'Rafael Nadal at his prime was not my rival, and I'm happy about that,' says legend



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'Rafael Nadal at his prime was not my rival, and I'm happy about that,' says legend

In his final years on the Tour, Andre Agassi shared the court with the upcoming star Rafael Nadal twice. The young Spaniard defeated the American in Canada 2005 and Wimbledon 2006, winning five out of six sets and showing his skills against the eight-time Major champion.

Agassi said he felt relieved not to face Nadal in his prime years, praising the Spaniard and everything he has achieved in the previous 16 years. Nadal was a teenager on a mission in 2005, winning 11 ATP titles for one of the most celebrated seasons for those yet to turn 20.

Making the Roland Garros debut, Rafa claimed the maiden Major title after beating Roger Federer and Mariano Puerta, writing history books as the last teenager with a trophy at the highest level. Nadal saved even better tennis for the Masters 1000 series that year, reaching the Miami final and standing two points away from victory over Roger Federer before falling in five sets.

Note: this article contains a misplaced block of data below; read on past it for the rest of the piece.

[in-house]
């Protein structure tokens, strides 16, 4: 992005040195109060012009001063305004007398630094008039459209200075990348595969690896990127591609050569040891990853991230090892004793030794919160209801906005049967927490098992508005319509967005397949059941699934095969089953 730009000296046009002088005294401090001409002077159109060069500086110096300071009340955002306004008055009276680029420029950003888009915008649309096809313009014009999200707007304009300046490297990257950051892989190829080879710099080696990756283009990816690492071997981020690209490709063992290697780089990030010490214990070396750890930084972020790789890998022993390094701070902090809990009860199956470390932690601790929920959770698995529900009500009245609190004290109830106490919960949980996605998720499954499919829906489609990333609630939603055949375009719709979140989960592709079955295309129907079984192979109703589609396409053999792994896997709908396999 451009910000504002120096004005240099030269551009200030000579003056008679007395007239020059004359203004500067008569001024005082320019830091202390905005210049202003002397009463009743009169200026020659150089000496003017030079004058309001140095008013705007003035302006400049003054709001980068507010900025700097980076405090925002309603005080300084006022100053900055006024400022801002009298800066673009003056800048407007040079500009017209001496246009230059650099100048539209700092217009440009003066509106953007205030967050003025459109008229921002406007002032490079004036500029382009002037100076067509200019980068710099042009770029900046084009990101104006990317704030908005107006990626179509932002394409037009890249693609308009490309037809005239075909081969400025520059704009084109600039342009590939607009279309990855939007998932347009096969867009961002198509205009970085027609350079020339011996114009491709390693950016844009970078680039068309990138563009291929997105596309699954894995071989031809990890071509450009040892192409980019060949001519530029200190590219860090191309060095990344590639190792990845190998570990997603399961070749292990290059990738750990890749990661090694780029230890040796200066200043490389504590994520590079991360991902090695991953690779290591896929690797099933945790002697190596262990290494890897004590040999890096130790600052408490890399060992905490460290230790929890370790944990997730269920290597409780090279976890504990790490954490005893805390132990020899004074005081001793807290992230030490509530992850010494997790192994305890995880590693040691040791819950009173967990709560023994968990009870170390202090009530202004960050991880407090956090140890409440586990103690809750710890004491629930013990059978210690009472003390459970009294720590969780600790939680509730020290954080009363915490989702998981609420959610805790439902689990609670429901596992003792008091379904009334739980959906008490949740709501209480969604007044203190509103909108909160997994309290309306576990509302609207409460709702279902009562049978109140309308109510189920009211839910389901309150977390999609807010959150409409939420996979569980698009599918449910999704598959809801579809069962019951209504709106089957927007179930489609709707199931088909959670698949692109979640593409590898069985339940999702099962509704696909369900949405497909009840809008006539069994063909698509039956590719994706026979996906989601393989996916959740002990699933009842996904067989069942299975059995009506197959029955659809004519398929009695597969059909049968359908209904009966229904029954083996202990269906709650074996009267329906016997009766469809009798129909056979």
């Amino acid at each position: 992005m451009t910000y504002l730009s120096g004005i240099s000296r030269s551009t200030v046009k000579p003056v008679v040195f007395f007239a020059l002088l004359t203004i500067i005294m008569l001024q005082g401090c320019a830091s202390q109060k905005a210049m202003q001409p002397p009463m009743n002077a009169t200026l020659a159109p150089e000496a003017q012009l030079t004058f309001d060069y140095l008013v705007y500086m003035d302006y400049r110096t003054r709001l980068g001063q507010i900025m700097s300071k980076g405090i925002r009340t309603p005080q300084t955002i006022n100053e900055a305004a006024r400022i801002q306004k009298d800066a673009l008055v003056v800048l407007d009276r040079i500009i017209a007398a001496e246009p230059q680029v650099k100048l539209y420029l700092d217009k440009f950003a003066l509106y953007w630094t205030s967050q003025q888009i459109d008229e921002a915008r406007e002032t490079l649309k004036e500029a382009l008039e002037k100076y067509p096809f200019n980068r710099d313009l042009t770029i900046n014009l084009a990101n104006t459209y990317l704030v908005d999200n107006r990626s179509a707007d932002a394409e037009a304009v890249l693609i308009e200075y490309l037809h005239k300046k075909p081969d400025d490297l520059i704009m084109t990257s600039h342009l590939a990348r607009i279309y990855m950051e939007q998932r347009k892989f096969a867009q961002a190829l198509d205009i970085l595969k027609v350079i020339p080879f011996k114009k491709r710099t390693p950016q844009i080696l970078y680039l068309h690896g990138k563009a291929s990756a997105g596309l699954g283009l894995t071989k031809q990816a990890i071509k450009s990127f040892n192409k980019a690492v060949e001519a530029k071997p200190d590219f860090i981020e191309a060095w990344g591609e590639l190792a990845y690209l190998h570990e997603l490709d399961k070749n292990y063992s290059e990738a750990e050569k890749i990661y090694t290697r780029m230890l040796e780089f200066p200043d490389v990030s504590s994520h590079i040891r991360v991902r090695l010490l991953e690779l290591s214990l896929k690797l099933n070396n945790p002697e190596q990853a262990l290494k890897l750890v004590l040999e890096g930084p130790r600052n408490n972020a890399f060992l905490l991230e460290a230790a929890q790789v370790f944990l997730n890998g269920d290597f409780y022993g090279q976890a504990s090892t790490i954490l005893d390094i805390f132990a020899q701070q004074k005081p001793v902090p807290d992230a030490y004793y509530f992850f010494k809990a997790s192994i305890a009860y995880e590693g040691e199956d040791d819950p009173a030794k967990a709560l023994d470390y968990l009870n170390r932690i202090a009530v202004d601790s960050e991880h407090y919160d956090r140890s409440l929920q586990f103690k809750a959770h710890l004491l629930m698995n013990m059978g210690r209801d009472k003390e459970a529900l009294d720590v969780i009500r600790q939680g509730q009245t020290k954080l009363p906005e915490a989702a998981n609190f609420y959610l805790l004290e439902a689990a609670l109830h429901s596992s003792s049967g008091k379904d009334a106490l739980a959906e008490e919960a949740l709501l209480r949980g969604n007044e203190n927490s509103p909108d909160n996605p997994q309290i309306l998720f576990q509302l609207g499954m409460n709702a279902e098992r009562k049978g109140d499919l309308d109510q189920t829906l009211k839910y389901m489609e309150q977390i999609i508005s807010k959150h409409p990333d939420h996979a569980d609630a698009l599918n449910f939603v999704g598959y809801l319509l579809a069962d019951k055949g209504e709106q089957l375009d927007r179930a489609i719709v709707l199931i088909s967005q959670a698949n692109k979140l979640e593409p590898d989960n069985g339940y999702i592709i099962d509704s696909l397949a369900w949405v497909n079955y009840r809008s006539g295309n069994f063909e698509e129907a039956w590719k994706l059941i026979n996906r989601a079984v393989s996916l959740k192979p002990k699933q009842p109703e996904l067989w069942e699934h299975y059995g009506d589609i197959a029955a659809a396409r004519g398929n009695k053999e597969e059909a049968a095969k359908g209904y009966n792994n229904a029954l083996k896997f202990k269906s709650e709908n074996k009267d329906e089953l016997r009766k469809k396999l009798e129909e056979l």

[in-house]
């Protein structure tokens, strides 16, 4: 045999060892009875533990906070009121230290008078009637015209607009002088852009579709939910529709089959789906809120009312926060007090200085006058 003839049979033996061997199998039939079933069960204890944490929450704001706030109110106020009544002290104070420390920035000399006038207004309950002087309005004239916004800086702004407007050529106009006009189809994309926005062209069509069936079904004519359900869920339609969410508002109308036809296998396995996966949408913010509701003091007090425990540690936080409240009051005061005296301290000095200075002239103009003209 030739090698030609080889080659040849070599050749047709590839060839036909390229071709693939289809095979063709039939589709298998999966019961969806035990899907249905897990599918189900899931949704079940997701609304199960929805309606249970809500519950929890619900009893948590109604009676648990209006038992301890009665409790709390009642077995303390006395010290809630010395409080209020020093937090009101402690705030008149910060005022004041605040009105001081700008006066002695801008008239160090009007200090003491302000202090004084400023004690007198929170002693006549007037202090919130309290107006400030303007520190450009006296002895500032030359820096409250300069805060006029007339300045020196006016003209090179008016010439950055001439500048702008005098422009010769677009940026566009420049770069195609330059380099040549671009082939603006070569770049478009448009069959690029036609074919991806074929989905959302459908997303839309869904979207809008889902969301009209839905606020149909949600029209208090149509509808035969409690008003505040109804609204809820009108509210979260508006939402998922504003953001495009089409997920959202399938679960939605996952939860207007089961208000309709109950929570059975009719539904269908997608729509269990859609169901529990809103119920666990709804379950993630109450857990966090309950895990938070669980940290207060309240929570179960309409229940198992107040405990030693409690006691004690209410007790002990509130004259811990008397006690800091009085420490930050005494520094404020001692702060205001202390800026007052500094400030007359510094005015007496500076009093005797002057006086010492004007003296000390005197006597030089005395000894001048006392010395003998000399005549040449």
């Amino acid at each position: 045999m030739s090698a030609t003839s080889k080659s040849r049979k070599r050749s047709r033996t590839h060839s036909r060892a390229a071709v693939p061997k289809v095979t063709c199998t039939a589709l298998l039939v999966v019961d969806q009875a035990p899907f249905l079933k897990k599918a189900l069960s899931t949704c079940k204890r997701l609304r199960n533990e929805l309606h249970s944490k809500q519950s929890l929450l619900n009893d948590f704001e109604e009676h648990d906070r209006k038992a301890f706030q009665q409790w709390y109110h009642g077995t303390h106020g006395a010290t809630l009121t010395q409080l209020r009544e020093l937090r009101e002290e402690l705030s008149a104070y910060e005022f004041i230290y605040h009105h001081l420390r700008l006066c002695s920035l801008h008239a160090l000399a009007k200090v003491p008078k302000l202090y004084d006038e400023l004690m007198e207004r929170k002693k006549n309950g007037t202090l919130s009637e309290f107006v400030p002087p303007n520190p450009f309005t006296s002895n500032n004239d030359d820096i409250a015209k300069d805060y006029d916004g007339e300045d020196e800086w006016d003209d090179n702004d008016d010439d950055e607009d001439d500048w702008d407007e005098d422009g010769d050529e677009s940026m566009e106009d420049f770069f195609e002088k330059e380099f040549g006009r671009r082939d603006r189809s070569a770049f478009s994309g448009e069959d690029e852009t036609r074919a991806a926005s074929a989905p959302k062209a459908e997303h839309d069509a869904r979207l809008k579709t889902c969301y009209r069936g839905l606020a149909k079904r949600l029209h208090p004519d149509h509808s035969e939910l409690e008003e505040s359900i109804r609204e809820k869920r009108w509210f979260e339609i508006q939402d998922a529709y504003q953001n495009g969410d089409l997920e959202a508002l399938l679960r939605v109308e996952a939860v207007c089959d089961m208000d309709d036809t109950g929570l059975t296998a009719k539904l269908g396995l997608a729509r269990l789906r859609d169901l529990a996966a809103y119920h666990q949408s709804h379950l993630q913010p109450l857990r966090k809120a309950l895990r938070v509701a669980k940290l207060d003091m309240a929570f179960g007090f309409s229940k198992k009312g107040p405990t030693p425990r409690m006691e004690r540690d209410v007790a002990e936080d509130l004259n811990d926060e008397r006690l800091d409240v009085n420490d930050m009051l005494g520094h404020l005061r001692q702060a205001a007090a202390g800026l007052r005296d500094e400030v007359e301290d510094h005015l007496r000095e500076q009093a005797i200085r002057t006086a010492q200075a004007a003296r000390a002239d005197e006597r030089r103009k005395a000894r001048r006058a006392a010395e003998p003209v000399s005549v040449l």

Rafa conquered the first Masters 1000 event a couple of weeks later in Monte Carlo, backed by another in Rome in May following an epic victory over Guillermo Coria. After Wimbledon, Rafa won two titles on clay and became world no.

2 ahead of Montreal, where he was the top seed in the absence of Roger Federer. Playing on a high level, Rafa got broken only once against Carlos Moya, Ricardo Mello, Sebastien Grosjean and Paul-Henri Mathieu to advance into already his fourth Masters 1000 final of the season.

Andre Agassi praised Rafael Nadal, who beat him in both encounters.

In the title match, the youth toppled the experience, as Nadal ousted Agassi 6-3, 4-6, 6-2 in an hour and 58 minutes to lift the third Masters 1000 trophy within four months and become the first teenager with nine ATP titles in a single season since Mats Wilander in 1983!

Nadal got broken only once in set number two before starting all over in the decider to beat the crowd's favorite with three breaks of serve. They had a similar number of winners, while Agassi made too many unforced errors, unable to match the rival's baseline pace.

Rafa had a slight edge in the more extended exchanges against one of the greatest baseliners ever, scoring ten points more in the shortest range up to four strokes to forge the victory and claim his first hard-court ATP title.

In his last Wimbledon match in 2006, a former champion Agassi faced Nadal in the third round and suffered a 7-6, 6-2, 6-4 loss in two hours and 14 minutes. The veteran won only 15 points on the return, creating no break chances and staying in touch only in the opener before Rafa shifted into a higher gear to seal the deal in straight sets and move into the last 16.